Categories
Loading
Welcome to Babble,
Settings
Sign Out

Get the Babble Newsletter!

Already have an account? .

OReilly Obama Interview: A Super Bowl Lesson In Conflict (VIDEO)

o reilly obama interview, o reilly, bill o reilly, superbowl or reily interview, superbowl Obama interview,

The O'Reilly- Obama interview was an amicable exchange.

I may not be a football fan but there was one part of the Super Bowl coverage I was waiting to see: the much anticipated pre-game interview between President Obama and Bill O’Reilly. Ever since O’Reilly’s  “We’ll do it live!” rant years ago on A Current Affair, he has been remembered for his hothead reactions and rages.

Would he scream and accuse the President in person today as he does from behind his desk on his Fox News show, The O’Reilly Factor?

It was more amicable than most would think. While the start was slightly uncomfortable and stuffy, both men quickly loosened up. O’Reilly who bated the President coyly from time to time, was not near as combative as his reputation or his nightly show. President Obama, as always, was the epitome of articulation and elegance.

This interview could teach our kids (and ourselves) a lot about getting along with people you don’t necessarily like.

It  focused first on Egypt. President Obama said that Egypt is not going to go back to the way it was before pro-democracy protests  shook up the country. He downplayed the idea that the Muslim Brotherhood would take a major role in a new government.

“I think that the Muslim Brotherhood is one faction in Egypt,” Obama said. “They don’t have majority support.”

At one point O’Reilly asked the President about Obamacare and inquired why the majority of people did not support Obamacare. Obama countered that the divide was pretty even and O’Reilly asked “Do you deny you’re a man who wants to redistribute wealth?”

“Oh absolutely, let me explain.” said Obama, and when he started to explain his position, O’Reilly cut him off and said “I know I listen to you everyday.”

With someone else, this could have been enough to go escalate into a heated interview, but Obama turned around the focus and brought it back to a peaceful exchange by saying “And I listen to you too. I give you credit, you‘ve got a pretty big viewership.”

“Well, I try”, said O’Reilly.

Throughout the exchange, there was little defensiveness. I might even say for all appearances from this interview alone, you’d never know O’Reilly was such a fierce non-supporter of the President.

Some interesting lines from the interview:

O’Reilly: Is it true you’re moving a little to the center?
Obama: No.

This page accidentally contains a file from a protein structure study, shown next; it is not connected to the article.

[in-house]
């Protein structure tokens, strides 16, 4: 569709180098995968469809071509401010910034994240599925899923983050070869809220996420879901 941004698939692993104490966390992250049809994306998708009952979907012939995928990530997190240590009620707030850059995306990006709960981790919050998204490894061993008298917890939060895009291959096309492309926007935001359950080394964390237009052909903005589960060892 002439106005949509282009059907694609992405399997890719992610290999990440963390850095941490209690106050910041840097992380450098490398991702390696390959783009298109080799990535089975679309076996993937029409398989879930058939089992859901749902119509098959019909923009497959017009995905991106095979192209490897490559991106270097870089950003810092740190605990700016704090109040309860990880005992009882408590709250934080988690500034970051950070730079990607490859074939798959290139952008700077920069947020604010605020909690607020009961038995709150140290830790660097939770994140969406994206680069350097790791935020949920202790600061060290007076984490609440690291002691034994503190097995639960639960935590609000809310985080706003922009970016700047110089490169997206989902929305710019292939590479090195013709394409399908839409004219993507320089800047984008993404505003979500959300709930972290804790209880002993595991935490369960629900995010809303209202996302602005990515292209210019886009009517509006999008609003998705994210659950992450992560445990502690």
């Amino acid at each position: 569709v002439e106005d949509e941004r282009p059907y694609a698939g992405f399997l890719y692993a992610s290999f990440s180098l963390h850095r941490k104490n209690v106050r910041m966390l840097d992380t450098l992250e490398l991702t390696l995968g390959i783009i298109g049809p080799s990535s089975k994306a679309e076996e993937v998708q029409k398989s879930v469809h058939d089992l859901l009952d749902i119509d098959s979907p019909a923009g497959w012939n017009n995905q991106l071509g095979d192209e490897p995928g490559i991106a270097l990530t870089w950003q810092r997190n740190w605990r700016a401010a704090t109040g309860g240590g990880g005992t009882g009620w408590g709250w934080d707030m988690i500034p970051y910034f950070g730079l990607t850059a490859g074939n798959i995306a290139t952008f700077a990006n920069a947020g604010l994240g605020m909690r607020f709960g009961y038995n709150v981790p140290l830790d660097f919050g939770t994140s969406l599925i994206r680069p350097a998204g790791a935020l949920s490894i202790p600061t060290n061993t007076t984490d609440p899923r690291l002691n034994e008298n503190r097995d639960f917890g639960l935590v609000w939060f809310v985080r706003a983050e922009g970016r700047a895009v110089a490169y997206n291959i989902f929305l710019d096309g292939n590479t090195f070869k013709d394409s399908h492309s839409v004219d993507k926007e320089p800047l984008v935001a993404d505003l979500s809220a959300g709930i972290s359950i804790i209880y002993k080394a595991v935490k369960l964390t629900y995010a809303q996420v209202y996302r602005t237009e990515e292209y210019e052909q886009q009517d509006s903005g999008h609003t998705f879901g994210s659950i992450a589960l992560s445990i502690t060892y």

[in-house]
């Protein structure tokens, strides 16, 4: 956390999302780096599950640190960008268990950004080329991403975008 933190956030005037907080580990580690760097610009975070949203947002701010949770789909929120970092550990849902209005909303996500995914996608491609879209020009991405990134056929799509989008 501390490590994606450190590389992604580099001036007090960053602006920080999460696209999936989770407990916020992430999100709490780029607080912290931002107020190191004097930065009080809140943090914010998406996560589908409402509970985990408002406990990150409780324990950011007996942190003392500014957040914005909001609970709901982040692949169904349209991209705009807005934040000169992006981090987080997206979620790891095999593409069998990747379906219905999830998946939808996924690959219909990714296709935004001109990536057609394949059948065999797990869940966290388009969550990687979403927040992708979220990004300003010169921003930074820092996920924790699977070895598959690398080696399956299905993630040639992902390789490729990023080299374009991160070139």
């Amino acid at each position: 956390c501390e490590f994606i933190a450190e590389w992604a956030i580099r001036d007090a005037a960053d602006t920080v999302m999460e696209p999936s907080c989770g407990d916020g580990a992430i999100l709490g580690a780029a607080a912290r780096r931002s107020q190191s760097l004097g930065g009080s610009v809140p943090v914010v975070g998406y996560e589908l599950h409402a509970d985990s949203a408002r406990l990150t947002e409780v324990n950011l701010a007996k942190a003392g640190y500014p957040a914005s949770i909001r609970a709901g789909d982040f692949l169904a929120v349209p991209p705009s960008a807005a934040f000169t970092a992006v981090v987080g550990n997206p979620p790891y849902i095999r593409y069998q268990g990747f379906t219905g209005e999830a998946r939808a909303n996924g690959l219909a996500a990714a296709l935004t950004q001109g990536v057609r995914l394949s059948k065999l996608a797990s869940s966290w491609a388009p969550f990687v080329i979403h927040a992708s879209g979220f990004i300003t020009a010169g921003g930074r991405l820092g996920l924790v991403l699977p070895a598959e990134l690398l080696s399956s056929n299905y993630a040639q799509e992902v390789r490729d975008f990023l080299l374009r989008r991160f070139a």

O’Reilly: You haven’t moved anywhere? You’re the same guy?
Obama: I’m the same guy.

O’Reilly: I hope you can do it.
Obama: I know you do.

O’Reilly: What has surprised you the most that you weren’t prepared for coming in?
Obama: Every decision that comes to my desk is something that no one else has been ever to solve. The longer I’m in this job, the more I enjoy it. The more optimistic I am about the American people and this country.

O’Reilly: Does it disturb you that so many people hate you?
Obama: The people who dislike you don’t know you. The folks who hate you, they don’t know you. What they hate is whatever funhouse mirror image of you that’s out there. They don’t know you. And so, you don’t take it personally.

O’Reilly: You don’t ever take it personally? Does it annoy you?
Obama: By the time you’re here, you’ve developed a pretty thick skin.

What can kids learn from the way these two men conducted themselves? That you can very civilly be around and speak with people you don’t necessarily like, and part of maturity is learning how to agree to disagree. There were no raised voices, no angry faces. In fact, there were more chuckles and laughs than anything.

Bill O’Reilly’s last words:

“I enjoyed talking with you. I disagree with you sometimes. I hope you think I’m fair to you. I try to be and I wish you well in the next two years.  Nice to see you.”

The two men shook hands and went on their way.

FacebookTwitterGoogle+TumblrPinterest
Tagged as:

Use a Facebook account to add a comment, subject to Facebook's Terms of Service and Privacy Policy. Your Facebook name, profile photo and other personal information you make public on Facebook (e.g., school, work, current city, age) will appear with your comment. Learn More.

FacebookTwitterGoogle+TumblrPinterest